Review by Jan Becker
Free Spirit: Growing up on the Road and Off the Grid by Joshua Safran, 2013, Hyperion, Hardcover, 272 pp, $24.95
Joshua Safran’s memoir, Free Spirit: Growing up on the Road and off the Grid begins with a wild ride up the side of Cultus Mountain in Skagit County, Washington. Safran’s stepfather, Leopoldo, a Salvadoran guerilla fighter who is drunk, angry, and erratic, is at the wheel screaming about CIA surveillance. Safran’s mother, Claudia has finally been shaken out of a meditation focused on channeling blue universal energy to surround and protect them from harm. Within the first page, Safran has established that as terrifying as this ride might seem to the reader, for him, “Fear was commonplace, part of the will you kidnap me or won’t you calculation inherent in every hitched ride.”
The journey on which Safran takes the reader is filled with terrifying situations and bizarre characters. His idealistic but clueless mother leaves the relative calm of post-hippie-heyday San Francisco with her four-year-old son and embarks on a quest to find a utopian community outside the influence of mainstream Reagan-era America. Instead of utopia, Safran finds himself living in teepees, a rusty old ice cream truck, a lean-to built on a stump, and a series of shacks, often without electricity or running water. At one point in the memoir, Claudia and the author take to the road with the Rainbow Family, a loosely connected band of hippies who hold gatherings in national forests. When Claudia settles down and marries Leopoldo, the home Safran finds is not idyllic, but dark and filled with abuse at the hands of his stepfather and school-aged bullies, who torment him for being different.
Safran’s memoir is painful and poignant as one would expect of a story filled with abject poverty and domestic violence, but the darkness is balanced with moments of hilarity. Much of the humor comes from the juxtaposition of counter-culture ideology and Safran’s struggle to thrive in an America that is alien to him. The book is peppered with references to larger events in the country and their impact on Safran. For example, the trajectory of his life is set in motion by the Fall of Saigon, and his mother’s disillusionment with a country that has not, as she expected it would, reformed at the close of the Vietnam conflict. When Claudia becomes involved with anti-nuclear protests after a power plant on the other side of the country melts down, Safran writes, “Three Mile Island ruined my preschool graduation.”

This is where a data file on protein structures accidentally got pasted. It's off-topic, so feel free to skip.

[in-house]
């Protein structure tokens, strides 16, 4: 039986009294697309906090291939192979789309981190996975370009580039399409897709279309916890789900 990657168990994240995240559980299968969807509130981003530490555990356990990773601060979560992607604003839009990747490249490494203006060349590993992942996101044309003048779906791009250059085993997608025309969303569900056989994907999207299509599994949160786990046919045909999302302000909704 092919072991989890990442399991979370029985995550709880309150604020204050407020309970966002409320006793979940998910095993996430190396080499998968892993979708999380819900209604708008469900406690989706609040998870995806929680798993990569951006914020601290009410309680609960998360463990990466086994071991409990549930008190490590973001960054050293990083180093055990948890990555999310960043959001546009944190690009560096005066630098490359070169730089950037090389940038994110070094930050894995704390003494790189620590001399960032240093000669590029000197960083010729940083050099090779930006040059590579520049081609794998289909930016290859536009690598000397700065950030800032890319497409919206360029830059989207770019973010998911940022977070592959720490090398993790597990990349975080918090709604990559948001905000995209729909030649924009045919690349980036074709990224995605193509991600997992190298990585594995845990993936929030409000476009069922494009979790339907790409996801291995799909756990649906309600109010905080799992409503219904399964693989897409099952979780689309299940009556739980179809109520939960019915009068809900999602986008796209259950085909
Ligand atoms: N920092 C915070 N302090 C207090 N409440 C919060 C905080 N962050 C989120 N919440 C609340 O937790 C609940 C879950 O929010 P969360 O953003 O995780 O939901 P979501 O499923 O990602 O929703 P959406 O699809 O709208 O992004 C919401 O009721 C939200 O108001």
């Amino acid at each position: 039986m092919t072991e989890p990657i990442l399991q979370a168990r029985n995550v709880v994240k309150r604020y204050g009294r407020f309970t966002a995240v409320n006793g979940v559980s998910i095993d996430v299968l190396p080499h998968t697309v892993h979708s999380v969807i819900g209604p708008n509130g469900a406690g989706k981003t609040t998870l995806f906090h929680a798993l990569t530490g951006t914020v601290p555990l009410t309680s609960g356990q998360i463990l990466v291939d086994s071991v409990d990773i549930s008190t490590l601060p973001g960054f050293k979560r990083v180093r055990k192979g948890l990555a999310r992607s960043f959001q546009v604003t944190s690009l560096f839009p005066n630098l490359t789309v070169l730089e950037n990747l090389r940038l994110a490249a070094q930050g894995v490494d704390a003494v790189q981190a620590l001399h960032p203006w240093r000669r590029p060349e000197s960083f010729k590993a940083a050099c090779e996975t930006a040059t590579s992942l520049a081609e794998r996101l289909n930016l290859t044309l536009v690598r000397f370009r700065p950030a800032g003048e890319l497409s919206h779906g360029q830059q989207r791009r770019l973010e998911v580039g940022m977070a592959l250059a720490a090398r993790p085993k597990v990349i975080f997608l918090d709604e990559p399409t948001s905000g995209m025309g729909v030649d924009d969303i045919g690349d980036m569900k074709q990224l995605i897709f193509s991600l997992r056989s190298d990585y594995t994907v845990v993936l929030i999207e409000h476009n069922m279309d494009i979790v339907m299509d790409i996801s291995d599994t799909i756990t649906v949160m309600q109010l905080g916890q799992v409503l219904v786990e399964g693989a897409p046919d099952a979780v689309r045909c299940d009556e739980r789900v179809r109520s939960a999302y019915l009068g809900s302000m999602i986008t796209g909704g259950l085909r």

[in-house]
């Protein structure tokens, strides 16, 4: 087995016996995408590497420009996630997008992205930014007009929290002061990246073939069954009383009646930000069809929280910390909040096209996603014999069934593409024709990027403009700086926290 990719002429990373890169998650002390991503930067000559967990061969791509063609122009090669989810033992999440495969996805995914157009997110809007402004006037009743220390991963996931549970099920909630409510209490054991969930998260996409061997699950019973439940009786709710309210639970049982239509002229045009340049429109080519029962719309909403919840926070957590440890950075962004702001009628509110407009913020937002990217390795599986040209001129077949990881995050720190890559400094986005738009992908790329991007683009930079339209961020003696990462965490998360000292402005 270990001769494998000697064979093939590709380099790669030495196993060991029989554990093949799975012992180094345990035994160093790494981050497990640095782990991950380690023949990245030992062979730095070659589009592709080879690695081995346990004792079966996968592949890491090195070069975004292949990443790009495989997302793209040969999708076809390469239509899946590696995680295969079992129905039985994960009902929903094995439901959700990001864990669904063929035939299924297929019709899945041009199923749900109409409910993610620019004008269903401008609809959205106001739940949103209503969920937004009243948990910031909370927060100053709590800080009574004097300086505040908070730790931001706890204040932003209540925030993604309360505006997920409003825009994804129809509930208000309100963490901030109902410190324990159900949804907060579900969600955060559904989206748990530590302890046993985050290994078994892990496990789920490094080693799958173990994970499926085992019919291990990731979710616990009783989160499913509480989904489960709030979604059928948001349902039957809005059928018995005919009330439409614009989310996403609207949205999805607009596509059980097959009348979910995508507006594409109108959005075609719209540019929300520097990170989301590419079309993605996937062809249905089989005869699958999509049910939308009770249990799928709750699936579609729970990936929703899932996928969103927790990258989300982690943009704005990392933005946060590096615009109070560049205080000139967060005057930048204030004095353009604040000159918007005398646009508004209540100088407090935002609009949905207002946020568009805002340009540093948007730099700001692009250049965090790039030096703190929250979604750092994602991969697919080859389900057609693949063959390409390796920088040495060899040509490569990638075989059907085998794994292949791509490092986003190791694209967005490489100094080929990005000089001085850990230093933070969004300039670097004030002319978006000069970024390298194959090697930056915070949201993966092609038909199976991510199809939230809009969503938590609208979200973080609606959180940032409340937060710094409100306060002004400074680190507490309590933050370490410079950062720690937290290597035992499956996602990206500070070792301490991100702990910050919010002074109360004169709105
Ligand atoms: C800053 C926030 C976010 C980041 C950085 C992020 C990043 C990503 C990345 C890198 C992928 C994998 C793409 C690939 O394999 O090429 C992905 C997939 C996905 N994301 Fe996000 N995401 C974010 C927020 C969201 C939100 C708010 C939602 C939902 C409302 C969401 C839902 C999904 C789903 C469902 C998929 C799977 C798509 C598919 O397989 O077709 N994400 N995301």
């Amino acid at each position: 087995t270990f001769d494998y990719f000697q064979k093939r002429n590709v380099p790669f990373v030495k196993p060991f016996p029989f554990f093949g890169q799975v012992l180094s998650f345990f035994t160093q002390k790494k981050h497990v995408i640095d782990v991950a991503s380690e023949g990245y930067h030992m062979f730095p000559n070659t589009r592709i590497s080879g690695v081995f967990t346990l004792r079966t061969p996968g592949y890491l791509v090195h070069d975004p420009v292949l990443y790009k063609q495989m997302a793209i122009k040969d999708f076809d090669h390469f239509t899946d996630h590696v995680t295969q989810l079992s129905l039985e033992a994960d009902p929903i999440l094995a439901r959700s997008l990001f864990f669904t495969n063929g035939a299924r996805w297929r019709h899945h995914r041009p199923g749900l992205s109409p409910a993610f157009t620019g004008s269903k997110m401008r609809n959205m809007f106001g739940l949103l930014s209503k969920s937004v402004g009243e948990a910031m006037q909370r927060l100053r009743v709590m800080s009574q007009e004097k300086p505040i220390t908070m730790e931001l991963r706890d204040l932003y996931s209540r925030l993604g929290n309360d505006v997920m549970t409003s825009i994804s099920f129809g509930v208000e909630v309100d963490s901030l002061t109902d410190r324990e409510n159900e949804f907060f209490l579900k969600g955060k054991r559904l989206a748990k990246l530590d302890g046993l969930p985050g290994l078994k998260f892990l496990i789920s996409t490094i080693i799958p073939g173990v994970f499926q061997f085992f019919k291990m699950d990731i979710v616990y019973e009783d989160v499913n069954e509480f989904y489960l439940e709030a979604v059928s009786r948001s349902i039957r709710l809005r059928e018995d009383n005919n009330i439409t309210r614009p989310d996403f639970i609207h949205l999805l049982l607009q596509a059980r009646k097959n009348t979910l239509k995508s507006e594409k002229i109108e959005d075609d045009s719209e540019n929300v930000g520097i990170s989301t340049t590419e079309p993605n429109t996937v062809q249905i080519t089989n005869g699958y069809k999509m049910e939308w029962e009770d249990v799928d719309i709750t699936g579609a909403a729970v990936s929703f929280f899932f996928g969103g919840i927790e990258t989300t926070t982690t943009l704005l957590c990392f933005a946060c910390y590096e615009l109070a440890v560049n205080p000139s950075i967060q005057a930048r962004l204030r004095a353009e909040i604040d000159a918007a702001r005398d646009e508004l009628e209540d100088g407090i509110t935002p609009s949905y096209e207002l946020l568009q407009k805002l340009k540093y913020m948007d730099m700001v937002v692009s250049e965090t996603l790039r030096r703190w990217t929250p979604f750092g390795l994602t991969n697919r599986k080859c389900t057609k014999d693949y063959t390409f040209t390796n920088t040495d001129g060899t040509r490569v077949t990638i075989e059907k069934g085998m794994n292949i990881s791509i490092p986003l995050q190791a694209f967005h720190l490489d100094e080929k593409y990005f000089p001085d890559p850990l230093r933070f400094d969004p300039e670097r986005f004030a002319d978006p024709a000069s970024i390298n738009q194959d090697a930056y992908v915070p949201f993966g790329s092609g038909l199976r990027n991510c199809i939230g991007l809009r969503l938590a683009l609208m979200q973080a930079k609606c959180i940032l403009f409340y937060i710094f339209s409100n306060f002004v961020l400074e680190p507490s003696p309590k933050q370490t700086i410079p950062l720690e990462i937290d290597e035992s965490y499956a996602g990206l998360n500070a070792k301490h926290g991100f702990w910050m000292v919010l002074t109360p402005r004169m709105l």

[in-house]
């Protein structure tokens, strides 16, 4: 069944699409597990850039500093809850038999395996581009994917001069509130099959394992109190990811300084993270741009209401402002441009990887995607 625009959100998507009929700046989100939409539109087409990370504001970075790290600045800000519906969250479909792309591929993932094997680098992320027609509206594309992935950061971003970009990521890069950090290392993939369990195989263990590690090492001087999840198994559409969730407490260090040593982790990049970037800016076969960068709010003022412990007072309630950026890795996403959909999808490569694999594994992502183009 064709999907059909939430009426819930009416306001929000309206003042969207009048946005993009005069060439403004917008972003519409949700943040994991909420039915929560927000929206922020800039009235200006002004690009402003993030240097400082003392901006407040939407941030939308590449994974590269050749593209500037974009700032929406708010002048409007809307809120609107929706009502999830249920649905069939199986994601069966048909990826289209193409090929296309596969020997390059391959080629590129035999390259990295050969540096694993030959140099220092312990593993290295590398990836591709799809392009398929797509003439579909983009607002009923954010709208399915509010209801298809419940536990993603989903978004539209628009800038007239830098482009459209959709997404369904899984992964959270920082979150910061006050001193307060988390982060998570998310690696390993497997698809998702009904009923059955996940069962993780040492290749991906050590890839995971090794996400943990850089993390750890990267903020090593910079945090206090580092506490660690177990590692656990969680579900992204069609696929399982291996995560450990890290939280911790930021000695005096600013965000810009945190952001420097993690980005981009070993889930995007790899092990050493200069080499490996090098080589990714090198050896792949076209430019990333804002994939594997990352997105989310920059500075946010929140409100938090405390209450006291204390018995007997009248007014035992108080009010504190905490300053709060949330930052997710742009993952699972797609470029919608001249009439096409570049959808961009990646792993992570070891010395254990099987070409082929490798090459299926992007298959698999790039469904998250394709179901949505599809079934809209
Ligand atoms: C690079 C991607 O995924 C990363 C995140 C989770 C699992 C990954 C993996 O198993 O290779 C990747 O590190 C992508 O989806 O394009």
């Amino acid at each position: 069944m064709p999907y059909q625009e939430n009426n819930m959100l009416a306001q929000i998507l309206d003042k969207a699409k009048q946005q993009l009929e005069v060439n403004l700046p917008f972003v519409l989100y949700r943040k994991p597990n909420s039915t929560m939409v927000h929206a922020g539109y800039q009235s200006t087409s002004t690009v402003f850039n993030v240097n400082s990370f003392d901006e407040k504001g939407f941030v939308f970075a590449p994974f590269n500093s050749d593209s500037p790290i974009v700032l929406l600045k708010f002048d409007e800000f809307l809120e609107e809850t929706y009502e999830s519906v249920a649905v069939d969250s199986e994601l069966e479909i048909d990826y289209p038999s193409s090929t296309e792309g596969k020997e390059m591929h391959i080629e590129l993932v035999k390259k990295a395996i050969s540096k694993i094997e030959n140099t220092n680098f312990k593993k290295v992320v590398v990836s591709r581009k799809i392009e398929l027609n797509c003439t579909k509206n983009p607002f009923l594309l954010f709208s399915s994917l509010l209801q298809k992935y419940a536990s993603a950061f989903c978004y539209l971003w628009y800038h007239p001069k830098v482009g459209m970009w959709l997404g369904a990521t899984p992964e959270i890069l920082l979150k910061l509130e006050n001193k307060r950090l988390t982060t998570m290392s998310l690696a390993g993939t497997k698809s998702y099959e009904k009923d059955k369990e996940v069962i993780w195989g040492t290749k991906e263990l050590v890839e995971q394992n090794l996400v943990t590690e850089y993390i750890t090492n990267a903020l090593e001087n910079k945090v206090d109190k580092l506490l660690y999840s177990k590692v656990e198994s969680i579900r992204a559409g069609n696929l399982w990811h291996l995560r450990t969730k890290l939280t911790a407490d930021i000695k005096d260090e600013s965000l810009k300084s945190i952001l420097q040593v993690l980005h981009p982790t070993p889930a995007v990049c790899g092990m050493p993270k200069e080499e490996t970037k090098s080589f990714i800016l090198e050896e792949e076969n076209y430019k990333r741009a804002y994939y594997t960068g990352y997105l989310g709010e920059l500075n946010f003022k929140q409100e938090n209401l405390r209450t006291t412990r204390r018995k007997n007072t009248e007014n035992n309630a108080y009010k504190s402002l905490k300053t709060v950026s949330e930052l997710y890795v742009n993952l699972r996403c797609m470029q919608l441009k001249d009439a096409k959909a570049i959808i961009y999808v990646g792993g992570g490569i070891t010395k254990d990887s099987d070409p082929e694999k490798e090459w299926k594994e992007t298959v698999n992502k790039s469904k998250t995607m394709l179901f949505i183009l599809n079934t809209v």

Free Spirit is remarkable primarily because of the candor with which Safran tells his story. He doesn’t portray himself as a hero. He struggles throughout the book with how powerless he is to protect not only his mother, but also himself from abuse. When Leopoldo attacks Claudia for imagined infidelities, Safran does not initially try to rescue her. Instead, he hides in his sleeping berth in the loft of the cabin they live in, and listens as his mother is beaten. When he finally convinces his mother to enroll him in public school, Safran is beaten and ostracized by a female bully at the bus stop. Safran’s willingness to express helplessness and vulnerability strengthens the impact of the narrative and gives the reader a deeper understanding of the dysfunctional dynamics of domestic abuse.
The final chapter of the book works as an epilogue. There, the reader sees an adult Safran, more capable of advocating for domestic abuse victims in his work as an attorney.
One concern many memoirists grapple with is the limitation of memory, especially during the first five or so years of life. We don’t carry as clear a recollection of early childhood as we do of later stages of development. Some memoirists choose to recreate dialogue and scene, and allow their imaginations to fill in the blank spaces our minds cannot recall. Safran’s account of his early childhood is vivid and detailed, and obviously recreated, but I was able to accept it as true, because he explains in the epilogue and acknowledgements that he researched those years with the help of his mother and other adults who did possess a clearer recollection of events.
Free Spirit is not an easy book to read because it is so vividly rendered and painful, but it is well-written, often poetic, and compelling, and offers the reader important insight into a segment of counter-culture that is under-represented in modern American memoir. In this important book, Safran offers up the wounds of a flower child, and every frayed petal is astonishingly beautiful.